After the jump are the full numbers for the entire league.
On the whole, it's easy to see that the numbers are down across the NHL and that's likely due to the economic climate in North America. I don't think anyone expected to see many drastic jumps in numbers, if any at all, and these numbers certainly agree with that. But let's take a look at some of the teams putting up some interesting numbers:
Phoenix Coyotes (6 Games, -32.78 percent, -4,876 fans/game): Not surprisingly, the Coyotes have some downright abysmal numbers so far this season. Given what happened over the offseason, these numbers go to show that the team's bankruptcy proceedings helped to destroy the fan base. These numbers are especially awful considering the team claimed a sellout on opening night.
Tampa Bay Lightning (7 games, -13.14 percent, -2,168): The Lightning are off to a decent start, 5-4-4, and Steven Stamkos is starting to look like the real deal. At the gate, the team is struggling. It's hard to say why exactly that is. Perhaps finishing 14th in the conference last year has some carryover to this season. It would help to explain why they and the Islanders (15th last year) are struggling at the box office in the early going.
Colorado Avalanche (4 games, 1.73 percent, 263): Let's take a moment to focus on a team that isn't getting destroyed at the gate. The Avalanche are off to a scorching start, 10-3-2, and currently sit atop the conference. However, they have yet to see the fans come back. The team averaged 15,429 last year, down from 17,612 two years prior. This probably has more to do with small sample size than anything else. The Avs finished dead last in the West last season and got beat up at the gate. They have only played two games at home this year since Oct. 4, playing on the road much of the month. Things will probably turn around this month. Their last home game on Oct. 24, a Saturday night against the Red Wings, drew 17,690 according to the NHL.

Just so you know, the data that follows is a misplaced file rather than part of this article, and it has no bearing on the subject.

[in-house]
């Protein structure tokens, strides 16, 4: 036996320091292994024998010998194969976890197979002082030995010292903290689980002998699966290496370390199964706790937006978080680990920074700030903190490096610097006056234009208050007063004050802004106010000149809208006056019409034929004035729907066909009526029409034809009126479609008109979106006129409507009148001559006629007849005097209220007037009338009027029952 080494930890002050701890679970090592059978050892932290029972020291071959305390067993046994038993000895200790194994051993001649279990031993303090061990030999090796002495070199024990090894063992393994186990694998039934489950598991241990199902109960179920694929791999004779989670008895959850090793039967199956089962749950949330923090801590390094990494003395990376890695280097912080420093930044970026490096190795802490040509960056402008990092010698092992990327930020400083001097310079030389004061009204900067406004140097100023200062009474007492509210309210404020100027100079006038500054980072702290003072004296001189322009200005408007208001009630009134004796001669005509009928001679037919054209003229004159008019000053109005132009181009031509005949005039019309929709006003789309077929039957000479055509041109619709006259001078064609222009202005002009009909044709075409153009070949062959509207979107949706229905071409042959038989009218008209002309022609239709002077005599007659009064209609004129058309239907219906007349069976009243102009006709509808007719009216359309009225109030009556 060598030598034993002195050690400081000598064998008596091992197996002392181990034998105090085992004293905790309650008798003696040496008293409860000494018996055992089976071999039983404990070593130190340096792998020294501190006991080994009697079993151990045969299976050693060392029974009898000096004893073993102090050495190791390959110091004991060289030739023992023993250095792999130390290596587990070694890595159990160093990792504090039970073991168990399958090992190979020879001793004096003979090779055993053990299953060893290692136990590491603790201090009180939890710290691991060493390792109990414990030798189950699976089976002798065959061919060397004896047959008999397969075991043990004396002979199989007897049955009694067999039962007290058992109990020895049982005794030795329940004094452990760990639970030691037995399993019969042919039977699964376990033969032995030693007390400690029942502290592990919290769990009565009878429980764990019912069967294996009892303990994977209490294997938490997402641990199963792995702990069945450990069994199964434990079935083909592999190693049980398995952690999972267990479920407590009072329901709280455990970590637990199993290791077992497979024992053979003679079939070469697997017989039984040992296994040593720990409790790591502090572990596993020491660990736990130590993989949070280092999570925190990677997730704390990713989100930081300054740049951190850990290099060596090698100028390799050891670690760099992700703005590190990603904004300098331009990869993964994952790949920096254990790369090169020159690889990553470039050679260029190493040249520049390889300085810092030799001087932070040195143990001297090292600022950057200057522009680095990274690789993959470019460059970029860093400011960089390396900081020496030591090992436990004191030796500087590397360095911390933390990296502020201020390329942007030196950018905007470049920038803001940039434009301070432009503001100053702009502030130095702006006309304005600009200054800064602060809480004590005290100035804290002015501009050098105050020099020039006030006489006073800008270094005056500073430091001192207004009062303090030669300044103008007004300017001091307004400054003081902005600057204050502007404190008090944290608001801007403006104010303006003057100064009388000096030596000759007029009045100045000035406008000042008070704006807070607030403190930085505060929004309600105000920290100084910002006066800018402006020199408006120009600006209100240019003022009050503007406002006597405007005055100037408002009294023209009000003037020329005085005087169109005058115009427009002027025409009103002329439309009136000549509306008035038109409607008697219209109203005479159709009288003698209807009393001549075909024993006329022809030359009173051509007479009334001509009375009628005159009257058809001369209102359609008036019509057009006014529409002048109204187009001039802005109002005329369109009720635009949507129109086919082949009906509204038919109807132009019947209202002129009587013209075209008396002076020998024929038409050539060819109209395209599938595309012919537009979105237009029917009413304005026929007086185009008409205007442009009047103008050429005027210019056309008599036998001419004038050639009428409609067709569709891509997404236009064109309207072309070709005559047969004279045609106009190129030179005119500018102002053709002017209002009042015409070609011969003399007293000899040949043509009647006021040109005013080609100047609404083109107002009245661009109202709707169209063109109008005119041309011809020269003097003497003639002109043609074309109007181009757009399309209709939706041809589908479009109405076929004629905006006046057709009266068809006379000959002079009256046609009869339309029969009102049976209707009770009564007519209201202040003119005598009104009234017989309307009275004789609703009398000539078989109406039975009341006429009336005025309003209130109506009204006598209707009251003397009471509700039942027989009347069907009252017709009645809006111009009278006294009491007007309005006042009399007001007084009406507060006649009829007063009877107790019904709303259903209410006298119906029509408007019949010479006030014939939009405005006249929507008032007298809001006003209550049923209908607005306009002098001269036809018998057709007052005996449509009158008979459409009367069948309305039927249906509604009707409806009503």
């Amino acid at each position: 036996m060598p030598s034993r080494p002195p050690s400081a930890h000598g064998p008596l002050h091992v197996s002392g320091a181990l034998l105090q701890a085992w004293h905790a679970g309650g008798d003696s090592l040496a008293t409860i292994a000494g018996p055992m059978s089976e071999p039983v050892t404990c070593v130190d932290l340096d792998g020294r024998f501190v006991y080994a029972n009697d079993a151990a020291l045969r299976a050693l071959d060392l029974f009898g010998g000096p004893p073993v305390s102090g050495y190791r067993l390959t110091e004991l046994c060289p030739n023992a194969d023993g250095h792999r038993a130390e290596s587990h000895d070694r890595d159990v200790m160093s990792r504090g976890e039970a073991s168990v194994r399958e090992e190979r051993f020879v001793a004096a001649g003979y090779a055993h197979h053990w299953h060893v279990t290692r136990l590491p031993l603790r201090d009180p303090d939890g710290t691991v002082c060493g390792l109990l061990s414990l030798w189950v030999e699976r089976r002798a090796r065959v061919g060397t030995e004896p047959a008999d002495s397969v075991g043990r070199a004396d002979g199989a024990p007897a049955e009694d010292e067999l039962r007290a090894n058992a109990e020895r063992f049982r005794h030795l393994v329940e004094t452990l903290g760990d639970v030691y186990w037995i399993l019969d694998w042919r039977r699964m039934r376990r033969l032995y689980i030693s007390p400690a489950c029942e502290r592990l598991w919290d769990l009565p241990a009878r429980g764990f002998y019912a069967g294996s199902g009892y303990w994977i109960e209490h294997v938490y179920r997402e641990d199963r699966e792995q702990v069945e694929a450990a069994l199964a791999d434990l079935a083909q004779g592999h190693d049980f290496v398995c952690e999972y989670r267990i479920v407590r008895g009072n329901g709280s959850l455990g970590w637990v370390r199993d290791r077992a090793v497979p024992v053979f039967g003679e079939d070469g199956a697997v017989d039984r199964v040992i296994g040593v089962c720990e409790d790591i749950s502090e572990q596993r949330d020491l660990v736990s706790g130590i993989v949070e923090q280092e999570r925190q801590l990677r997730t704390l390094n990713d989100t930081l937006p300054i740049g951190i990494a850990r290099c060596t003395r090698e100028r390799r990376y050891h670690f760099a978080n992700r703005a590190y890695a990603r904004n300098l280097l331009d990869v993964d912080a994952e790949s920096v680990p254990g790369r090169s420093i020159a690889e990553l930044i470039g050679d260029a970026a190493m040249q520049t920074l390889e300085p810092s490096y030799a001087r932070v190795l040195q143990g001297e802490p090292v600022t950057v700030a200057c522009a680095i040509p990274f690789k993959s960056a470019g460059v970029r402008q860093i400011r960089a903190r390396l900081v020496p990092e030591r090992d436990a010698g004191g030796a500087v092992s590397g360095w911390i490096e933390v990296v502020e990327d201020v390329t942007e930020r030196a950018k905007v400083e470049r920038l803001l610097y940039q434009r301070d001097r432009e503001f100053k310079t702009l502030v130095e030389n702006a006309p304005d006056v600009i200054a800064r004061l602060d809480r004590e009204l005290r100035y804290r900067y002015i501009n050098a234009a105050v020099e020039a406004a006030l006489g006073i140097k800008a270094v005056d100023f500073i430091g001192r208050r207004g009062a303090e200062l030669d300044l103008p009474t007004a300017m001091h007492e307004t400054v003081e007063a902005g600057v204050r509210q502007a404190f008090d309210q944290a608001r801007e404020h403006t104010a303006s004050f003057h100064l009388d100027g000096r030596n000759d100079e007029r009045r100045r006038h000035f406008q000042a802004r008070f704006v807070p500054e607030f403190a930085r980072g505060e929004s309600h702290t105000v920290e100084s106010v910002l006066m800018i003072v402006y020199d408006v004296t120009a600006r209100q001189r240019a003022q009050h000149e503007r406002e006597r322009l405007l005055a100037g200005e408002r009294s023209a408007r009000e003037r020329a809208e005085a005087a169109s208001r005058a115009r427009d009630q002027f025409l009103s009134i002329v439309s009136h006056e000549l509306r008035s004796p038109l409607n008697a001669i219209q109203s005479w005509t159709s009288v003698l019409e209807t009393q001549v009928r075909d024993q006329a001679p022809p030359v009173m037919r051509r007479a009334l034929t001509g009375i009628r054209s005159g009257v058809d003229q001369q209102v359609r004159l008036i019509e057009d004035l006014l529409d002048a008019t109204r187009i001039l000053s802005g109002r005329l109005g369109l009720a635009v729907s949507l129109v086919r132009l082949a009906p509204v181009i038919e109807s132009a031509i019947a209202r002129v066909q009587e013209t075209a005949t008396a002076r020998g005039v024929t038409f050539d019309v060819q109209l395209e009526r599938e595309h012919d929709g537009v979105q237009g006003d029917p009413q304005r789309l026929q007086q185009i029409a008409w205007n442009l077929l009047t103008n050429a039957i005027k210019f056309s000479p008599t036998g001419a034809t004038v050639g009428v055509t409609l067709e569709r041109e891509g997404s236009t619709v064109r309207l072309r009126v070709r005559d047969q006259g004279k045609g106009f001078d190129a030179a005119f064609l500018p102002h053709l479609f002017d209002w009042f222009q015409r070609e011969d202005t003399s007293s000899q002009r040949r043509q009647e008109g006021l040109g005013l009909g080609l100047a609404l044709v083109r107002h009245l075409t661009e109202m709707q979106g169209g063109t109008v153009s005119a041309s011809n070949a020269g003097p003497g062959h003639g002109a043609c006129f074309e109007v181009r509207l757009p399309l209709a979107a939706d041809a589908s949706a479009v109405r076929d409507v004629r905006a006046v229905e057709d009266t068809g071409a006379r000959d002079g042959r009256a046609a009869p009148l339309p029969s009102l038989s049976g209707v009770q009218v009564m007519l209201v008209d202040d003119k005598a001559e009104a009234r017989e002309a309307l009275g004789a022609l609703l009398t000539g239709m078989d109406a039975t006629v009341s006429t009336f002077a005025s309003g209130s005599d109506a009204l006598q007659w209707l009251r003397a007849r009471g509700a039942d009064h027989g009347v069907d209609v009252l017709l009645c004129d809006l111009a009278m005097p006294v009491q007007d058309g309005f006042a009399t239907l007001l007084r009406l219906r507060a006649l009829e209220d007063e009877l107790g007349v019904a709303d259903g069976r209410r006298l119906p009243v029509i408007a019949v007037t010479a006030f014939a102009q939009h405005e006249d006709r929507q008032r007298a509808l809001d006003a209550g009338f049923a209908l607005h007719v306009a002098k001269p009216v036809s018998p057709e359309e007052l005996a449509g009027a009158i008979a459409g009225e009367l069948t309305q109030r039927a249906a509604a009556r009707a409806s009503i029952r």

Things have been bad in a few other places as well. Anaheim (7 games, -11.45 percent) and Nashville (6 games, -10.74) are seeing some heavy losses early. Anaheim stumbled out of the gate this season (4-7-2) so some of their issues could be attributed to that. However, Nashville has fared better (6-6-1) and is seeing nearly the same losses. It's tough to say what exactly is affecting the gates in those two locales but for a team in the situation of the Preds, it could make for a tough winter.
Another surprise on this list is that Atlanta, which has historically had attendance issues, is up the most of any team in the league at +1.83 percent. Los Angeles is also down slightly after a very hot start (9-4-2, -3.14 percent) but that could easily pick up in the coming months.
It's clear that very few teams (i.e., Canadian teams) are escaping the wrath of the down economy. Take another look at the numbers, let them wash over you and check back at the end of the month when we take a look at November's numbers. Maybe they'll start to pick up a bit for the many teams that need more fans in the seats.